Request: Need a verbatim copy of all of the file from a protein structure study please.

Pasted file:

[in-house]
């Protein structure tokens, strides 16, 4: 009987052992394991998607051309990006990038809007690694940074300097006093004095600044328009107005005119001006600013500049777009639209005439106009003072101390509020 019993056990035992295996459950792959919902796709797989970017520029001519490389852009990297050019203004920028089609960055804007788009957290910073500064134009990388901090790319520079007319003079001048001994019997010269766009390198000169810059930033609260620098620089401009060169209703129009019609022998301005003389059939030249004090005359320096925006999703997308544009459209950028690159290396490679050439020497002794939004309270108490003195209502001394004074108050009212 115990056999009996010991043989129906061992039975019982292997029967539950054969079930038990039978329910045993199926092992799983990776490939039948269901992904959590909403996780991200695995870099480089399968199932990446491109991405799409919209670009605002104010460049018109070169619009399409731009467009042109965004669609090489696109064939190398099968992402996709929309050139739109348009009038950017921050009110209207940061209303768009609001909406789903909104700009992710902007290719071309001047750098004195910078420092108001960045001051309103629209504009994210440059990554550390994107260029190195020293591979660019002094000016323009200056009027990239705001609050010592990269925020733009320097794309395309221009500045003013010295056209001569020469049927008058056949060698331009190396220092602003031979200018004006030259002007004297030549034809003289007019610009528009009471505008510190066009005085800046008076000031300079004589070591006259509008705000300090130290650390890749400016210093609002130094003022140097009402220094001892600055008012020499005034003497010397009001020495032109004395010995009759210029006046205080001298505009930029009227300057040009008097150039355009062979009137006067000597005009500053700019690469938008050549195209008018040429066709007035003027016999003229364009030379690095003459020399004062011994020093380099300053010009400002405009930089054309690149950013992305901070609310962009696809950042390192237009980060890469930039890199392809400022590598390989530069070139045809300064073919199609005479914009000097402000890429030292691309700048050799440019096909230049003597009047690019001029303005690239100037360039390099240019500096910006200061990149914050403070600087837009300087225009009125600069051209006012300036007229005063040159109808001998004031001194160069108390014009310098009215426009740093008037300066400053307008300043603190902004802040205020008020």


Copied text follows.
[in-house]
């Protein structure tokens, strides 16, 4: 009987052992394991998607051309990006990038809007690694940074300097006093004095600044328009107005005119001006600013500049777009639209005439106009003072101390509020 019993056990035992295996459950792959919902796709797989970017520029001519490389852009990297050019203004920028089609960055804007788009957290910073500064134009990388901090790319520079007319003079001048001994019997010269766009390198000169810059930033609260620098620089401009060169209703129009019609022998301005003389059939030249004090005359320096925006999703997308544009459209950028690159290396490679050439020497002794939004309270108490003195209502001394004074108050009212 115990056999009996010991043989129906061992039975019982292997029967539950054969079930038990039978329910045993199926092992799983990776490939039948269901992904959590909403996780991200695995870099480089399968199932990446491109991405799409919209670009605002104010460049018109070169619009399409731009467009042109965004669609090489696109064939190398099968992402996709929309050139739109348009009038950017921050009110209207940061209303768009609001909406789903909104700009992710902007290719071309001047750098004195910078420092108001960045001051309103629209504009994210440059990554550390994107260029190195020293591979660019002094000016323009200056009027990239705001609050010592990269925020733009320097794309395309221009500045003013010295056209001569020469049927008058056949060698331009190396220092602003031979200018004006030259002007004297030549034809003289007019610009528009009471505008510190066009005085800046008076000031300079004589070591006259509008705000300090130290650390890749400016210093609002130094003022140097009402220094001892600055008012020499005034003497010397009001020495032109004395010995009759210029006046205080001298505009930029009227300057040009008097150039355009062979009137006067000597005009500053700019690469938008050549195209008018040429066709007035003027016999003229364009030379690095003459020399004062011994020093380099300053010009400002405009930089054309690149950013992305901070609310962009696809950042390192237009980060890469930039890199392809400022590598390989530069070139045809300064073919199609005479914009000097402000890429030292691309700048050799440019096909230049003597009047690019001029303005690239100037360039390099240019500096910006200061990149914050403070600087837009300087225009009125600069051209006012300036007229005063040159109808001998004031001194160069108390014009310098009215426009740093008037300066400053307008300043603190902004802040205020008020």